Swine Flu 28 April Updates

28 04 2009

Dr. Ira Longini, from the Vaccine and Infectious Disease Institute at the Fred Hutchinson Cancer Research Center in Seattle, Washington, studies the spread of hypothetical flu epidemics in the U.S. 

Dr. Longini says that people in North America and Europe have lucked out a bit in the timing of this outbreak.  Summer will soon be here and with it the end of the normal flu season.  It turns out that influenza, whether it’s a new strain or the regular strain, follows a season. 

Other parts of the world are moving into their flu season.  People living in Australia, New Zealand and points south could see the brunt of the swine flu outbreak, whatever that ends up looking like.

Speaking of swine flu – the name “swine flu” is giving the people who sell and market pork products the willies.  The CDC says you can’t get “swine flu” from eating pork.  You can get other diseases from pork if it’s not cooked and handled properly, but not influenza, so we may see a gradual movement away from the name “swine flu.”

The CDC is reporting numbers of confirmed cases in the U.S. only once a day.  For a national picture, tune into CDC, but for a more immediate picture, CDC spokespeople tell us to go to each state for info, as the states are receiving test kits and can confirm and report cases on their own.

Five individuals have been hospitalized in the U.S., with expectations that more will follow.  At this time, the virus seems to be harder on teens and young adults, although the picture isn’t clear enough to say for sure. 

There’s not enough data to say who’s at higher risk for complication of swine influenza A (H1N1), but it’s probable that pregnant women would be because they’re at higher risk of complications from seasonal flu, and are known to have been at greater risk during previous pandemics. 

There’s a lot of talk right now about this new virus.  That’s because it is new and the future is uncertain.  It could end up a flash that gave us a scare and not much more, or it could circulate for years.  No one knows, and that’s why it’s making the news.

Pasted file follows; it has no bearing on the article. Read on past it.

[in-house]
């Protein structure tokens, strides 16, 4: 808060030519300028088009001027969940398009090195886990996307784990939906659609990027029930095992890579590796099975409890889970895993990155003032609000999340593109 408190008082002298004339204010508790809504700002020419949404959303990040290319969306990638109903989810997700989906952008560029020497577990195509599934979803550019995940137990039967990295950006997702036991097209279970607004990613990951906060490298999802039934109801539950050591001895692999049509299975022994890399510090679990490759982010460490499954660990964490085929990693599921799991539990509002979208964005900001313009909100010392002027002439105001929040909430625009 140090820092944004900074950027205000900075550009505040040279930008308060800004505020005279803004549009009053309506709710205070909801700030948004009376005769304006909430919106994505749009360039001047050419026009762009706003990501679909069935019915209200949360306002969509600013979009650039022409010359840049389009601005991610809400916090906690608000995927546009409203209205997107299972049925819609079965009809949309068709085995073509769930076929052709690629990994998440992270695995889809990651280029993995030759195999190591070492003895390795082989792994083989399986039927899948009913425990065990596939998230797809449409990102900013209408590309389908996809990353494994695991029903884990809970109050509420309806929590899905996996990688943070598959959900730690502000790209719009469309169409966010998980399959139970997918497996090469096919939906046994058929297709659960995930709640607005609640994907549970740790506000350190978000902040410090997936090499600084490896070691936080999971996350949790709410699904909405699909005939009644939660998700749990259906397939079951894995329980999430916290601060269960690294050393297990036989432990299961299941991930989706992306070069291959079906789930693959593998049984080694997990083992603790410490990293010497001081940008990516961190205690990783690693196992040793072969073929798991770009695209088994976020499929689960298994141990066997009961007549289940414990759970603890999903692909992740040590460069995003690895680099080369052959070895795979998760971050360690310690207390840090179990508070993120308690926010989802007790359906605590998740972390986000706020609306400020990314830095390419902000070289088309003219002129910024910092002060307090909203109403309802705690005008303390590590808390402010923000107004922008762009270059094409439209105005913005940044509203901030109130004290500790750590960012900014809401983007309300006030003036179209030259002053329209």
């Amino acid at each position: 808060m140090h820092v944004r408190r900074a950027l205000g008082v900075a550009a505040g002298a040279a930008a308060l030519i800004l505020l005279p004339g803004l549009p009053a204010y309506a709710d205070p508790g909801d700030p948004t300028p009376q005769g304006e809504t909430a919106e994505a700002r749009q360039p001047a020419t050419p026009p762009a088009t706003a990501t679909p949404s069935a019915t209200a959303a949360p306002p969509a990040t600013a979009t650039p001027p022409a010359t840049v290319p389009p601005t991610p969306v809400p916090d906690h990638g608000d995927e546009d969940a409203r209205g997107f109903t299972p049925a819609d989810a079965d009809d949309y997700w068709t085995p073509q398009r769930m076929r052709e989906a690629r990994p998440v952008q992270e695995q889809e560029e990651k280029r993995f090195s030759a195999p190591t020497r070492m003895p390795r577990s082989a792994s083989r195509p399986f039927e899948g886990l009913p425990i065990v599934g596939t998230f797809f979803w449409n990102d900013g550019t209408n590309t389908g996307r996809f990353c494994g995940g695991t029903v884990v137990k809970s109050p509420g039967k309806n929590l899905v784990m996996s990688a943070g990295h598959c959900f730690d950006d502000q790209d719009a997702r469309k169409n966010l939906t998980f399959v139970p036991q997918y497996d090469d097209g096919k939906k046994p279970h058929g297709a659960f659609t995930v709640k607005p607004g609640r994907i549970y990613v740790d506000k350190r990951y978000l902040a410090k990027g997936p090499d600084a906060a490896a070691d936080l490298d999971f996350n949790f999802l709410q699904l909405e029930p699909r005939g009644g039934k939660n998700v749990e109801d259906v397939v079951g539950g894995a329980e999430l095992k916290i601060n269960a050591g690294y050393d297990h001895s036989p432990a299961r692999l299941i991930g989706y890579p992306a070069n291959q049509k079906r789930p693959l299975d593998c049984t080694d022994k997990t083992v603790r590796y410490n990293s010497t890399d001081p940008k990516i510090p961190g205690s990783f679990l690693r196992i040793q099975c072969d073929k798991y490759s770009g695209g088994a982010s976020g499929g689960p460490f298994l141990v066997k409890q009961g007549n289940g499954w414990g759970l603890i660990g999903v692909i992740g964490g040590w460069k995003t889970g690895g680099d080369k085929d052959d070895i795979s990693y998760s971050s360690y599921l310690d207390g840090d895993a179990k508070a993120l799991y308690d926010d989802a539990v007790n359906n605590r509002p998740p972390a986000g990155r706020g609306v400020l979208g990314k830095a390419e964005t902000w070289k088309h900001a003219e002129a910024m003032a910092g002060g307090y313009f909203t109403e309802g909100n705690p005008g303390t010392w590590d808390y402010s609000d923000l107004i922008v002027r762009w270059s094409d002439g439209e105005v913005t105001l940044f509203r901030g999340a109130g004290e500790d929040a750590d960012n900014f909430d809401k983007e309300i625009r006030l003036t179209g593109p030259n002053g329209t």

One of the important things to remember is that we have lots of tools to slow transmission and to treat infection:

  • Cover your coughs and sneezes – this is believed to be the primary method of transmission for this virus.  Use a tissue to cover your nose and mouth or at least use your arm or shoulder if you’ve no tissues handy.
  • Handwashing throughout the day with warm water and soap is always a good germ buster.  Alcohol-based hand cleaners will also work if you’re not around soap and water.
  • Don’t touch your eyes, nose or mouth, as those are entryways for germs.
  • If you’re sick, stay home, particularly if you have a respiratory illness and a fever.
  • Check in with your doctor if you have flu symptoms, and they include cough, sore throat, body aches, fever, chills, and tiredness.  Some of the people infected with swine flu have had diarrhea and vomiting.
  • If you get on antivirals within 48 hours, they will ease your symptoms.

There are 36,000 deaths each year from seasonal influenza in the United States.  So far, this strain of flu is very mild, at least in the U.S.  Holding on to perspective is important, because the newness of the strain keeps everyone talking about it, but it’s still flu, and that’s not new.


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